Artist Jonathon Keats has teamed up with Berlin based exhibition space Team Titanic in one of the most ambitious (and possibly physically impossible) photography projects imaginable. Called CenturyCamera, They plan to make 100 pinhole cameras, designed to take century long photographs of Berlin, with an exhibit planned for 16 May, 2114.
Traditional film or photographic paper definitely wouldn't work for thousands of hours of exposure, so Keats is going a very different route—burning the image directly onto black paper. As the site explains
"My photographic time capsules are extremely simple, since anything complicated is liable to break," says Mr. Keats. The cameras use sheets of black paper in place of ordinary film. The pinhole focuses light on the black paper sheet, such that the paper fades most where the light is brightest, very slowly creating a unique positive image of the scene in front of the camera. "The photograph not only shows a location, but also shows how the place changes over time," Mr. Keats explains. "For instance an old apartment building torn down after a quarter century will show up only faintly, as if it were a ghost haunting the skyscraper that replaces it."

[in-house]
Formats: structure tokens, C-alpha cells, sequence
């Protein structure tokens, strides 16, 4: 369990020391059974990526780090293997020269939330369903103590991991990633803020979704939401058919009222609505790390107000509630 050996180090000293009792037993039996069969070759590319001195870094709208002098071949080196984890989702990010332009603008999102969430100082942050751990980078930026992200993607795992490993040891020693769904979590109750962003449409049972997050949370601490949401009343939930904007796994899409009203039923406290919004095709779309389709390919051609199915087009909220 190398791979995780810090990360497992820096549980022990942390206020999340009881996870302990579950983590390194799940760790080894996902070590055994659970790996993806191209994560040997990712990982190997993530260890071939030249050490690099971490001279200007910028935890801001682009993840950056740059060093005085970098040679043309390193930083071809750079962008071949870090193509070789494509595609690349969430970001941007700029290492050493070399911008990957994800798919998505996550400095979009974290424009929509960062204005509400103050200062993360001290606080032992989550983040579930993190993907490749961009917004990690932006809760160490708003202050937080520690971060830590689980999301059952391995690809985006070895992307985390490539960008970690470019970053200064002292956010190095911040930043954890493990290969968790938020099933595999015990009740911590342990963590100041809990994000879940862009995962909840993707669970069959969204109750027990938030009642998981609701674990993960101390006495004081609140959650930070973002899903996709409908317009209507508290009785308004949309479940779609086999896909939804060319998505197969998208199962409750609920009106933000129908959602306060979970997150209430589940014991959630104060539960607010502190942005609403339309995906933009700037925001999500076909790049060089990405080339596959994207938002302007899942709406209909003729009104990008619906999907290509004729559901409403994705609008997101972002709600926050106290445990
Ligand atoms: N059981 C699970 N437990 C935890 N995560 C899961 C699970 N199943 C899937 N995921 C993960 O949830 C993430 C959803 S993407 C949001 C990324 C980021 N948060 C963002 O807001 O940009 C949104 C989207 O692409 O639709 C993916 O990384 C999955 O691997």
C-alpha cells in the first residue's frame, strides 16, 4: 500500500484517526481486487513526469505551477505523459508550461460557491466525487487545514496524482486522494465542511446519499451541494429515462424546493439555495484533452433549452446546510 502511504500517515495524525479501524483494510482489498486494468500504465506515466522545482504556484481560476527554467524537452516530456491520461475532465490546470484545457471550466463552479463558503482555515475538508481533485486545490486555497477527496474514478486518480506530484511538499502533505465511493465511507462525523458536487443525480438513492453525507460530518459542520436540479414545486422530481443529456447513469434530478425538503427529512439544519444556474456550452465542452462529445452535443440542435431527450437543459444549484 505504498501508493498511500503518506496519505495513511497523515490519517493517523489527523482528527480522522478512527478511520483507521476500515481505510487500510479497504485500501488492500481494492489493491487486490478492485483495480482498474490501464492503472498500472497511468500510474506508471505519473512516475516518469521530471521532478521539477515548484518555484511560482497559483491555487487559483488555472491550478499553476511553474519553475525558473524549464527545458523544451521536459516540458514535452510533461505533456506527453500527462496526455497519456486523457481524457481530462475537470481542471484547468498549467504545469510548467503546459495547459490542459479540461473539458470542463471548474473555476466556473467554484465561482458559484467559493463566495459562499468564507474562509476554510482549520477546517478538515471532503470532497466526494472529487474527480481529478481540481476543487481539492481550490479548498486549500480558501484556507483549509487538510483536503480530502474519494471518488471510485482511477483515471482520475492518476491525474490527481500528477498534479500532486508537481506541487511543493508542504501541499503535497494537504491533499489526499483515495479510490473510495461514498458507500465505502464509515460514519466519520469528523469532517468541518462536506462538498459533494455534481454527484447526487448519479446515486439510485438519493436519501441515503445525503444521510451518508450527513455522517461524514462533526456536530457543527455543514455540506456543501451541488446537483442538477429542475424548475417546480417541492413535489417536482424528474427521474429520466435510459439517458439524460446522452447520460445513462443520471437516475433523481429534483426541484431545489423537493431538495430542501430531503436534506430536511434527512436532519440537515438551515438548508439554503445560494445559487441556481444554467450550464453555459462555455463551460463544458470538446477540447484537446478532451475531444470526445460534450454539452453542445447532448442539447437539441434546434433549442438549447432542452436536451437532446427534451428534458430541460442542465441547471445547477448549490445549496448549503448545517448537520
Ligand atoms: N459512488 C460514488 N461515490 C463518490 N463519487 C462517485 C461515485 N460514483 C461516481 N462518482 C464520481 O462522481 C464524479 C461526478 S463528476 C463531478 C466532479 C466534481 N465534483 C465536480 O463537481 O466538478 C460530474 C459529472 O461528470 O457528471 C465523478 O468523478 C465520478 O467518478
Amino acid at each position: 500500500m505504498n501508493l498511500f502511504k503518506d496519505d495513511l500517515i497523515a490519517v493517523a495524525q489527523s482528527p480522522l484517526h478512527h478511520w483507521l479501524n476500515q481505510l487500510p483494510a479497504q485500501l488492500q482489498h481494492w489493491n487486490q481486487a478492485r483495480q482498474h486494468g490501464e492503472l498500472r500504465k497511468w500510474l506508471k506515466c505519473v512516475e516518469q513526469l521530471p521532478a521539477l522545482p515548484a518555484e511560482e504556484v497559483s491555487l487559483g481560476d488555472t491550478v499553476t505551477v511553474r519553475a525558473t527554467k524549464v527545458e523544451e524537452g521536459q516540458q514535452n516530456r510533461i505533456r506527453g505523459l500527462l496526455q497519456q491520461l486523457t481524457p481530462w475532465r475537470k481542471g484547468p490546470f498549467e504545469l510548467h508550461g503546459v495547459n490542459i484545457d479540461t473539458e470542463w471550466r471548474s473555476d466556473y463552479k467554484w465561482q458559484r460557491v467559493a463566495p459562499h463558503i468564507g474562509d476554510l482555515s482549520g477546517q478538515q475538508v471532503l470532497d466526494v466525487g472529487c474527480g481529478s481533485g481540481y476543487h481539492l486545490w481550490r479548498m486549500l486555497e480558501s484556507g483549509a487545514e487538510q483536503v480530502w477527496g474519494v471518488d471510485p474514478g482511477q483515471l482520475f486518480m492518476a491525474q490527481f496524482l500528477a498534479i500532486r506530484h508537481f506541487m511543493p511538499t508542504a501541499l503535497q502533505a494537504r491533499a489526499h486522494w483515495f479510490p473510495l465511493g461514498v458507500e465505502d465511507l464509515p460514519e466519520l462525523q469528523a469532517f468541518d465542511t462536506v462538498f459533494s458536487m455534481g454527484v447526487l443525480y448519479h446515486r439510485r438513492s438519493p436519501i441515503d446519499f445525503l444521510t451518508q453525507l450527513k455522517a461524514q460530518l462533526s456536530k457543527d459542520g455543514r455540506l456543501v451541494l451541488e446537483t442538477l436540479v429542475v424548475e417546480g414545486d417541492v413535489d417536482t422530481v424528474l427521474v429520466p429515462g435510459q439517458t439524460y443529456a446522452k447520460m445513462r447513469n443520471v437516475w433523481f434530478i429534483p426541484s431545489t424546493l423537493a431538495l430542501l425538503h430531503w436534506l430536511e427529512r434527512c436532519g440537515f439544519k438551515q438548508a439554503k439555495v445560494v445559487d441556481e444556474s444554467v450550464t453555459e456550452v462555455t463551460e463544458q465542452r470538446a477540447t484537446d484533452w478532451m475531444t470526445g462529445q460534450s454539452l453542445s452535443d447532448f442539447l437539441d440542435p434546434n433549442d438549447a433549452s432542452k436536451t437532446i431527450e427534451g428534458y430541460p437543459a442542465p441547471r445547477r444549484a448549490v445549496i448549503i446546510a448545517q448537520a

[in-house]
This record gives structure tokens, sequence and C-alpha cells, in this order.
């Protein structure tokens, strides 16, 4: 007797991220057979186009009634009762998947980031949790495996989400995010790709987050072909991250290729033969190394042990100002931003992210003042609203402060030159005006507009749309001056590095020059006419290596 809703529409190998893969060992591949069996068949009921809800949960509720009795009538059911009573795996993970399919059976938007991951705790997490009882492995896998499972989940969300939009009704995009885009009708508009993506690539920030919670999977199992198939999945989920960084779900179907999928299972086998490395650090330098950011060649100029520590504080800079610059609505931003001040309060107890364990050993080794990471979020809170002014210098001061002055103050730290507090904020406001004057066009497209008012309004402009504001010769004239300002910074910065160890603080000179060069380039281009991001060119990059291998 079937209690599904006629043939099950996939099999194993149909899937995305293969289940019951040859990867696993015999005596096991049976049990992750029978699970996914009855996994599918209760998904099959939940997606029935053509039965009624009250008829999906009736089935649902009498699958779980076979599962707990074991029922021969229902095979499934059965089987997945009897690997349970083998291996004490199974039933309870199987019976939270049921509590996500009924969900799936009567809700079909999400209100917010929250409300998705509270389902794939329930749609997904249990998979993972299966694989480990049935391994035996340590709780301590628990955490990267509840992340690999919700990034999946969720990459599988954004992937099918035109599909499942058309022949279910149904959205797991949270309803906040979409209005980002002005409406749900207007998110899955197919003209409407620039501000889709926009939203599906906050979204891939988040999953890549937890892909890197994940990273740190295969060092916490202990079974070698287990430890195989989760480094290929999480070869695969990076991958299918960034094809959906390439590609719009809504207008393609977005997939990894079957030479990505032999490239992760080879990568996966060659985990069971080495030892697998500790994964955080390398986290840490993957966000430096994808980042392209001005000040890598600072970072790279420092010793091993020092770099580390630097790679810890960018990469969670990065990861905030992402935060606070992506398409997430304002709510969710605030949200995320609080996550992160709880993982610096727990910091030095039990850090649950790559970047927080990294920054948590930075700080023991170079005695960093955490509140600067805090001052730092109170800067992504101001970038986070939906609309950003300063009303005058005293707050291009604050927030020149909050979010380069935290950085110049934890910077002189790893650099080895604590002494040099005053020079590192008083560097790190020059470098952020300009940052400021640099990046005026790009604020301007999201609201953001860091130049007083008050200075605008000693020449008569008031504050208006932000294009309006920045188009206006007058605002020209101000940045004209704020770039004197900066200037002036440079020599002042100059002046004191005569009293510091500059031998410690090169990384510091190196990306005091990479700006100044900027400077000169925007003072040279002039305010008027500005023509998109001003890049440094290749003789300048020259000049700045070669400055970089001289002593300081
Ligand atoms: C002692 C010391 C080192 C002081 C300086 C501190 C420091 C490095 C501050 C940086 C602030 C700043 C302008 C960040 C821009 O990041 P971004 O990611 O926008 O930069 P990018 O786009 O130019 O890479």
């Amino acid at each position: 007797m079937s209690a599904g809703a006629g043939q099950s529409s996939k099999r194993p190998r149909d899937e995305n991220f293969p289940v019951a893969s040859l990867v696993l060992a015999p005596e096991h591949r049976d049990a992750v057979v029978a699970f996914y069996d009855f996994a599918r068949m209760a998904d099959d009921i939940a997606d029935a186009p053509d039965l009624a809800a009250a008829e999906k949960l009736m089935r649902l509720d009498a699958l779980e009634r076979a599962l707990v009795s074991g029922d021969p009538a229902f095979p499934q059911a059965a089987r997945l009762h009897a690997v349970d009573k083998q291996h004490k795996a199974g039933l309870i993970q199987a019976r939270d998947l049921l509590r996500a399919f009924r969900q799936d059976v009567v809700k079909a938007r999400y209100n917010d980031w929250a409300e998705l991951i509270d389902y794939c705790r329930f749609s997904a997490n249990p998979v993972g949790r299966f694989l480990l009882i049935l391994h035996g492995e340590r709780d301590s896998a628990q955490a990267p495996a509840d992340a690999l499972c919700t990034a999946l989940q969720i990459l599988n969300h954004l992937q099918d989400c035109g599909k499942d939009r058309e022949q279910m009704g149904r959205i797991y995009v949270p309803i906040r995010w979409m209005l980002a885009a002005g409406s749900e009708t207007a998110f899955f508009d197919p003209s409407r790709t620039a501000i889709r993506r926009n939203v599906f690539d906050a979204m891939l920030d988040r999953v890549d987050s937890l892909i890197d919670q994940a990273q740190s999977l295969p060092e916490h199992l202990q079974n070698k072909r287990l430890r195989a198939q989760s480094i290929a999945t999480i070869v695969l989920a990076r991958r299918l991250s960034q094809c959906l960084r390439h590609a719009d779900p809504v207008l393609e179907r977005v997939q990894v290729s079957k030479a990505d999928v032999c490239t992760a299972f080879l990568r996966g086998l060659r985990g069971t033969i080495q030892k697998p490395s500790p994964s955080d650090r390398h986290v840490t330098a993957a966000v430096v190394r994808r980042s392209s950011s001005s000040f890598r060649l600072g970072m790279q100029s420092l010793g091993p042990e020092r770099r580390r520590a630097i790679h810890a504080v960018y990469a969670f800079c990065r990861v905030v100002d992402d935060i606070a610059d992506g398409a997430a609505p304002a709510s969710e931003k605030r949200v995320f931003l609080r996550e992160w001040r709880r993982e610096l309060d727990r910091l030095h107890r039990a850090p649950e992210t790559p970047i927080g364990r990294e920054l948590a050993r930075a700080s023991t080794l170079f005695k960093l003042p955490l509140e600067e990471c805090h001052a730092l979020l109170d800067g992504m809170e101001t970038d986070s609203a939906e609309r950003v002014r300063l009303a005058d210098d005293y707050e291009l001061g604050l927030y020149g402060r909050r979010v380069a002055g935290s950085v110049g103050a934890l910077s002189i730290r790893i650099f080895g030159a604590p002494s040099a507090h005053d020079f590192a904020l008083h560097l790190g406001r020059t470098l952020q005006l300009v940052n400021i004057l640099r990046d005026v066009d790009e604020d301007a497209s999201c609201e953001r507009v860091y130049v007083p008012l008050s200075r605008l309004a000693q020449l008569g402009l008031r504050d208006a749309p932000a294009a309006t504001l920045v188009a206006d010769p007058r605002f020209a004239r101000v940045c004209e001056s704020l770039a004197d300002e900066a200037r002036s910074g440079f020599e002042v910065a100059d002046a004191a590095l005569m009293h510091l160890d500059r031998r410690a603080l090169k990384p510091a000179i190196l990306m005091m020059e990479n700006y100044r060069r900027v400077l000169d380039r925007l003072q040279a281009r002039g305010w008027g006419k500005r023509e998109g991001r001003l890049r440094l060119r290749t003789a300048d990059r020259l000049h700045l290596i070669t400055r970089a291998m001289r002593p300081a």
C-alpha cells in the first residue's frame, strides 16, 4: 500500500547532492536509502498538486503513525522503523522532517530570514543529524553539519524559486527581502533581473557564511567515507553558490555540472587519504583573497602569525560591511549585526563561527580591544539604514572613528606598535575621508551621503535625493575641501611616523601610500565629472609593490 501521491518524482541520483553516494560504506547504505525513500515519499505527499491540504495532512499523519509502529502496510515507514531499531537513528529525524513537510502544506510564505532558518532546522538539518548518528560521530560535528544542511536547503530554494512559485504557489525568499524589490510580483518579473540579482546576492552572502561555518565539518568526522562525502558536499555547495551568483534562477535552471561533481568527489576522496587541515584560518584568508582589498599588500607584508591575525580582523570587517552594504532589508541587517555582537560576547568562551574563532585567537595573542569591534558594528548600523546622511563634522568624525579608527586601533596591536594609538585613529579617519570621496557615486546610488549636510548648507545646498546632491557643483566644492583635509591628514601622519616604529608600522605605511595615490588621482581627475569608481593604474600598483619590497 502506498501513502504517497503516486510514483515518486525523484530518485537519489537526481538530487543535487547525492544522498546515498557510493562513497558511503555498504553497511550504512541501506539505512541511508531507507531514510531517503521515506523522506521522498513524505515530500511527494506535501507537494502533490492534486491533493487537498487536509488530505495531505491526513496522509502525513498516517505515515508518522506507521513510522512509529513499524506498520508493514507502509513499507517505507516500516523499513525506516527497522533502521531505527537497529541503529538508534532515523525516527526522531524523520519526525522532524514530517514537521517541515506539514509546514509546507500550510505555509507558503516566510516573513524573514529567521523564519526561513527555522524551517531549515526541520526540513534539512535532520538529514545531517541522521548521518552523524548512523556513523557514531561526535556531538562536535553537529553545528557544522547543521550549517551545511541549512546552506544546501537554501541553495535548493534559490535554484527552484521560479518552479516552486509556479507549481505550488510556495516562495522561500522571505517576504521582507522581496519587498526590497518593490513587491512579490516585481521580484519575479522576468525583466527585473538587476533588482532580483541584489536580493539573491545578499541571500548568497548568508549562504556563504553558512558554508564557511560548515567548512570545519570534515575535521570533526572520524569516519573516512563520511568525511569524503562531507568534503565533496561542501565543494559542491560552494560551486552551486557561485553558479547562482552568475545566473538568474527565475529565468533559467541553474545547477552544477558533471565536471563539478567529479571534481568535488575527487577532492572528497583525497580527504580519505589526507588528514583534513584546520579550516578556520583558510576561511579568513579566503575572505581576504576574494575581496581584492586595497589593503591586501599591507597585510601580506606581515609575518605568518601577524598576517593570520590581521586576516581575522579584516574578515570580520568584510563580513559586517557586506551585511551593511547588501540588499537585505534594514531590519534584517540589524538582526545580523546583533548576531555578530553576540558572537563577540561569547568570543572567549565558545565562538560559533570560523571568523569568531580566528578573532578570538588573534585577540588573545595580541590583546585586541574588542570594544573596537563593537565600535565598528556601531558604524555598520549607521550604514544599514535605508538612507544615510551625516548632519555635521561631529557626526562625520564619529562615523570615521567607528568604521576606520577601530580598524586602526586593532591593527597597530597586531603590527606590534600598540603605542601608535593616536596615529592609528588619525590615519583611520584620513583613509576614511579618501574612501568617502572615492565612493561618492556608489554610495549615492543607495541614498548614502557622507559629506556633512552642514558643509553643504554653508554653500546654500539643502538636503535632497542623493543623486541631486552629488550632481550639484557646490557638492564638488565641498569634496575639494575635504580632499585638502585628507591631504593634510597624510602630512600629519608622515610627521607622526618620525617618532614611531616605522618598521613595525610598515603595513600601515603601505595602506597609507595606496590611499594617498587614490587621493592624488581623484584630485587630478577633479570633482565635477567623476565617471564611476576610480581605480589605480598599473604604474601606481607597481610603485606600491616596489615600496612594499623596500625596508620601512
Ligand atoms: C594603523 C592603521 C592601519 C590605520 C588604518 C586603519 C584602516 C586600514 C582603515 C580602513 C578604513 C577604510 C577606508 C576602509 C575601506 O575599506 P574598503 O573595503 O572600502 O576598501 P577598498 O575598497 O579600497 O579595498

This also saves the need for developing the image when the century has finally passed.
The 100 images are set to be released to the people of Berlin on May 16. Anyone who comes in and gives a 10€ deposit can have one. They're asked to then place the camera somewhere safe and secret, and then keep its location hidden until their old age. When enough time has passed, they're meant to pass the information on to a child, who will then take the camera to the exhibit, one century hence.
There's a lot that could go wrong in the next century. Buildings will be knocked down, new ones will be built. Natural disasters and wars can happen. People can forget. Cameras might be mistaken for other objects, and destroyed. We're note ven sure if Keats' plan to expose directly on black paper would even work. And we might not know for a century.
Keep in mind that Keats works a lot with some rather out there ideas in art, so him getting the idea discussed and started may be the whole point. After all, it's doubtful he'll be alive at its completion.